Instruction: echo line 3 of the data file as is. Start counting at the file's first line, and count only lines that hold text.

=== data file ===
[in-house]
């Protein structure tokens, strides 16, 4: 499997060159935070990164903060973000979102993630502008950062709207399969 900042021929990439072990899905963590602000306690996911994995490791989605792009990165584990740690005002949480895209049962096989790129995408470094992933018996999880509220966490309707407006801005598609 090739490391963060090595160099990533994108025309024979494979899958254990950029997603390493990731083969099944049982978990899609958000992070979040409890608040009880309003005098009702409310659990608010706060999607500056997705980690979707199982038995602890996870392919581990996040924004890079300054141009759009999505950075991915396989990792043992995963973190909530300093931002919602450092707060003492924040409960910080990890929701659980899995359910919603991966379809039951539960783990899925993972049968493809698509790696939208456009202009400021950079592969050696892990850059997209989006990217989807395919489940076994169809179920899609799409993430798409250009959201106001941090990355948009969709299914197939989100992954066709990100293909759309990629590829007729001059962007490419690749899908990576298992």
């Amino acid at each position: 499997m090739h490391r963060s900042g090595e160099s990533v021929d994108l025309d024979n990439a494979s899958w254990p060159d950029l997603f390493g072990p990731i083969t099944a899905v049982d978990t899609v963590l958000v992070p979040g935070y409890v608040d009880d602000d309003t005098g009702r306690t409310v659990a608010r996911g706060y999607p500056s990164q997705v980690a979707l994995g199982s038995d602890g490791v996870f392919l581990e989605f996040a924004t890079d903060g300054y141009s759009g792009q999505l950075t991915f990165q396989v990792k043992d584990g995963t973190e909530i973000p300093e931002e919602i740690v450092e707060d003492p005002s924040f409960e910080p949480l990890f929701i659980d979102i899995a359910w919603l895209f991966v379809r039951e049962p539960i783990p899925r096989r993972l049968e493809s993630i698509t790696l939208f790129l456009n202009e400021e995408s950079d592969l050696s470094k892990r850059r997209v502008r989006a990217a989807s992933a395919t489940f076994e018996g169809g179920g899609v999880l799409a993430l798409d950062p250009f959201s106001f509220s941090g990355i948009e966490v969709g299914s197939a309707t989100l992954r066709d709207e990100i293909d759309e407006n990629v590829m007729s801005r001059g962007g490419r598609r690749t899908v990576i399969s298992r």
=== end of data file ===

């Amino acid at each position: 499997m090739h490391r963060s900042g090595e160099s990533v021929d994108l025309d024979n990439a494979s899958w254990p060159d950029l997603f390493g072990p990731i083969t099944a899905v049982d978990t899609v963590l958000v992070p979040g935070y409890v608040d009880d602000d309003t005098g009702r306690t409310v659990a608010r996911g706060y999607p500056s990164q997705v980690a979707l994995g199982s038995d602890g490791v996870f392919l581990e989605f996040a924004t890079d903060g300054y141009s759009g792009q999505l950075t991915f990165q396989v990792k043992d584990g995963t973190e909530i973000p300093e931002e919602i740690v450092e707060d003492p005002s924040f409960e910080p949480l990890f929701i659980d979102i899995a359910w919603l895209f991966v379809r039951e049962p539960i783990p899925r096989r993972l049968e493809s993630i698509t790696l939208f790129l456009n202009e400021e995408s950079d592969l050696s470094k892990r850059r997209v502008r989006a990217a989807s992933a395919t489940f076994e018996g169809g179920g899609v999880l799409a993430l798409d950062p250009f959201s106001f509220s941090g990355i948009e966490v969709g299914s197939a309707t989100l992954r066709d709207e990100i293909d759309e407006n990629v590829m007729s801005r001059g962007g490419r598609r690749t899908v990576i399969s298992r």